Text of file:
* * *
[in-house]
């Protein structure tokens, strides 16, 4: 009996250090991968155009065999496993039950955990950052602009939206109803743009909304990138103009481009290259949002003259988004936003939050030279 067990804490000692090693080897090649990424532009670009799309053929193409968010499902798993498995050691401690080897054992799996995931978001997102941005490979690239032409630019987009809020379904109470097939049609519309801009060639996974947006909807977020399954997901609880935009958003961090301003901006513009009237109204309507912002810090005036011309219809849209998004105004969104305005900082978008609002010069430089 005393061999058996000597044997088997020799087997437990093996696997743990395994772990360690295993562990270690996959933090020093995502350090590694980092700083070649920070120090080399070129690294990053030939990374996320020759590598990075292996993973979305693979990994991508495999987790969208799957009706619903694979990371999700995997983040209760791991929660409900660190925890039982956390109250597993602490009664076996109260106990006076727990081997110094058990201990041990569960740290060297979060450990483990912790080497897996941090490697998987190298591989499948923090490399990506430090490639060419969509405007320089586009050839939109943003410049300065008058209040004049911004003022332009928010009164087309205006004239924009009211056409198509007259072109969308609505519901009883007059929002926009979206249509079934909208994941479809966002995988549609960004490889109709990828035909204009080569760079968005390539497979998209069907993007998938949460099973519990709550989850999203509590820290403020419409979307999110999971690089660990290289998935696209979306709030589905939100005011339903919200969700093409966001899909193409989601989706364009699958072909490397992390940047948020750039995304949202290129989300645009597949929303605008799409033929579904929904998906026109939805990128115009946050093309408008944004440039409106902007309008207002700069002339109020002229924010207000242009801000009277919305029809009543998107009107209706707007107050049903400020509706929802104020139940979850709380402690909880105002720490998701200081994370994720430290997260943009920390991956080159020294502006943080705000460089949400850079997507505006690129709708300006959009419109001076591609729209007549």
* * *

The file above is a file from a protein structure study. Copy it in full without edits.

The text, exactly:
[in-house]
């Protein structure tokens, strides 16, 4: 009996250090991968155009065999496993039950955990950052602009939206109803743009909304990138103009481009290259949002003259988004936003939050030279 067990804490000692090693080897090649990424532009670009799309053929193409968010499902798993498995050691401690080897054992799996995931978001997102941005490979690239032409630019987009809020379904109470097939049609519309801009060639996974947006909807977020399954997901609880935009958003961090301003901006513009009237109204309507912002810090005036011309219809849209998004105004969104305005900082978008609002010069430089 005393061999058996000597044997088997020799087997437990093996696997743990395994772990360690295993562990270690996959933090020093995502350090590694980092700083070649920070120090080399070129690294990053030939990374996320020759590598990075292996993973979305693979990994991508495999987790969208799957009706619903694979990371999700995997983040209760791991929660409900660190925890039982956390109250597993602490009664076996109260106990006076727990081997110094058990201990041990569960740290060297979060450990483990912790080497897996941090490697998987190298591989499948923090490399990506430090490639060419969509405007320089586009050839939109943003410049300065008058209040004049911004003022332009928010009164087309205006004239924009009211056409198509007259072109969308609505519901009883007059929002926009979206249509079934909208994941479809966002995988549609960004490889109709990828035909204009080569760079968005390539497979998209069907993007998938949460099973519990709550989850999203509590820290403020419409979307999110999971690089660990290289998935696209979306709030589905939100005011339903919200969700093409966001899909193409989601989706364009699958072909490397992390940047948020750039995304949202290129989300645009597949929303605008799409033929579904929904998906026109939805990128115009946050093309408008944004440039409106902007309008207002700069002339109020002229924010207000242009801000009277919305029809009543998107009107209706707007107050049903400020509706929802104020139940979850709380402690909880105002720490998701200081994370994720430290997260943009920390991956080159020294502006943080705000460089949400850079997507505006690129709708300006959009419109001076591609729209007549």